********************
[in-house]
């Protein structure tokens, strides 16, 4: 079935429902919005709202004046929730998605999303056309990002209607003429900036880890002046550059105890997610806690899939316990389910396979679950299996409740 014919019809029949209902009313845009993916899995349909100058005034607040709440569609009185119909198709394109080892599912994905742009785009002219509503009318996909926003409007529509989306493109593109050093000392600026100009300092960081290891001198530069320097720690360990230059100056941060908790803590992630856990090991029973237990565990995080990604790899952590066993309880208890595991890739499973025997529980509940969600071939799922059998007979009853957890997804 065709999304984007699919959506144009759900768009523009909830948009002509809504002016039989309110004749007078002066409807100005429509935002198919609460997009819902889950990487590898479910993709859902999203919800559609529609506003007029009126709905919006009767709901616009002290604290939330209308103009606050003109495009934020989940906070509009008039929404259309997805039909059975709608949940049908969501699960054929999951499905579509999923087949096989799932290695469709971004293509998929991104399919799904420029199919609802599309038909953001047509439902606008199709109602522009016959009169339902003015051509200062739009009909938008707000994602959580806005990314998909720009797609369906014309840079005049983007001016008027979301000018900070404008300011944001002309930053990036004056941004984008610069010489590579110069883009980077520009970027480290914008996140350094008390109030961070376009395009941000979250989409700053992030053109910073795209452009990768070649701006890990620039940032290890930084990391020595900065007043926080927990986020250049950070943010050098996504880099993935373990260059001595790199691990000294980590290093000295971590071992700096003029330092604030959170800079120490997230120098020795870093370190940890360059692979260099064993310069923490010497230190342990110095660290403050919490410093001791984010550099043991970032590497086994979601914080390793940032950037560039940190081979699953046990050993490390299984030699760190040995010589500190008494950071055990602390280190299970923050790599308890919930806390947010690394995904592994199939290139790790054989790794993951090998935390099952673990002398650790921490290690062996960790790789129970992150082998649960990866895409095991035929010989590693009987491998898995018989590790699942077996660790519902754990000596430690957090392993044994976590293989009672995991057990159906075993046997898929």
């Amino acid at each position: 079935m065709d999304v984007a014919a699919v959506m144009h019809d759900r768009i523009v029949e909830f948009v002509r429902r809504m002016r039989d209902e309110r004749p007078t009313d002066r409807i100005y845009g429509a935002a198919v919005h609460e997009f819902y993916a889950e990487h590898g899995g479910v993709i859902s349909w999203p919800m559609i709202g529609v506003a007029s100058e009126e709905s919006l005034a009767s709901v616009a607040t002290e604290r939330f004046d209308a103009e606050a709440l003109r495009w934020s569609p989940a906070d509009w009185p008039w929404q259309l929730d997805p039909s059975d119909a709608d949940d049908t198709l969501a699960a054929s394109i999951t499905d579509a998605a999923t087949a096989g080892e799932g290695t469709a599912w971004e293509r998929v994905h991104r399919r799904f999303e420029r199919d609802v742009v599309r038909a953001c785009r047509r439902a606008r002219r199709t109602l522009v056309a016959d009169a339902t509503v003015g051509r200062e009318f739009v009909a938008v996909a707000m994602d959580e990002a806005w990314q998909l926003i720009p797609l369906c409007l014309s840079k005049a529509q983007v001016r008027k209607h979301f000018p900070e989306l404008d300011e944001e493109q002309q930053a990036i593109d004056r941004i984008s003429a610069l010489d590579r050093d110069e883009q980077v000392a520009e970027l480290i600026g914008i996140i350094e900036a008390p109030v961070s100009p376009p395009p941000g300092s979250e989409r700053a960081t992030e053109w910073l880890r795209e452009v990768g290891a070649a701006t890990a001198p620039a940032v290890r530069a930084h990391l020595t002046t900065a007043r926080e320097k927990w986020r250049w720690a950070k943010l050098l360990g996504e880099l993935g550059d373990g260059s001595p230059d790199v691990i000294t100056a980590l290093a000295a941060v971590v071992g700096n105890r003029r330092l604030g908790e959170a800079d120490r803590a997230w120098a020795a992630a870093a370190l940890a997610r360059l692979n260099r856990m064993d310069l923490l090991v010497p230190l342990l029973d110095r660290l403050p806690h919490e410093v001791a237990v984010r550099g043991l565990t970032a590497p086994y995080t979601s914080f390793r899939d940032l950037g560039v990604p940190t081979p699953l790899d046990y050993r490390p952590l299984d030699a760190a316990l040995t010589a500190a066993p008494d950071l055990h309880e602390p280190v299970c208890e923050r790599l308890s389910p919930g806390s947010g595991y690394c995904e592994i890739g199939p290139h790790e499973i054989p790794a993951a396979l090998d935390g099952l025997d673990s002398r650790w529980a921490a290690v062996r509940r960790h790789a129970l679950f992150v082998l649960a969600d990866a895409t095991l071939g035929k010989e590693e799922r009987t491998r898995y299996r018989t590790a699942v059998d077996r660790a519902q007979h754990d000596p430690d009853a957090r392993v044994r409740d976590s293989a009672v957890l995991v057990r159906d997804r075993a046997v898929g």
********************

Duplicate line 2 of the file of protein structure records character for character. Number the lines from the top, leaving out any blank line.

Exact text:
């Protein structure tokens, strides 16, 4: 079935429902919005709202004046929730998605999303056309990002209607003429900036880890002046550059105890997610806690899939316990389910396979679950299996409740 014919019809029949209902009313845009993916899995349909100058005034607040709440569609009185119909198709394109080892599912994905742009785009002219509503009318996909926003409007529509989306493109593109050093000392600026100009300092960081290891001198530069320097720690360990230059100056941060908790803590992630856990090991029973237990565990995080990604790899952590066993309880208890595991890739499973025997529980509940969600071939799922059998007979009853957890997804 065709999304984007699919959506144009759900768009523009909830948009002509809504002016039989309110004749007078002066409807100005429509935002198919609460997009819902889950990487590898479910993709859902999203919800559609529609506003007029009126709905919006009767709901616009002290604290939330209308103009606050003109495009934020989940906070509009008039929404259309997805039909059975709608949940049908969501699960054929999951499905579509999923087949096989799932290695469709971004293509998929991104399919799904420029199919609802599309038909953001047509439902606008199709109602522009016959009169339902003015051509200062739009009909938008707000994602959580806005990314998909720009797609369906014309840079005049983007001016008027979301000018900070404008300011944001002309930053990036004056941004984008610069010489590579110069883009980077520009970027480290914008996140350094008390109030961070376009395009941000979250989409700053992030053109910073795209452009990768070649701006890990620039940032290890930084990391020595900065007043926080927990986020250049950070943010050098996504880099993935373990260059001595790199691990000294980590290093000295971590071992700096003029330092604030959170800079120490997230120098020795870093370190940890360059692979260099064993310069923490010497230190342990110095660290403050919490410093001791984010550099043991970032590497086994979601914080390793940032950037560039940190081979699953046990050993490390299984030699760190040995010589500190008494950071055990602390280190299970923050790599308890919930806390947010690394995904592994199939290139790790054989790794993951090998935390099952673990002398650790921490290690062996960790790789129970992150082998649960990866895409095991035929010989590693009987491998898995018989590790699942077996660790519902754990000596430690957090392993044994976590293989009672995991057990159906075993046997898929």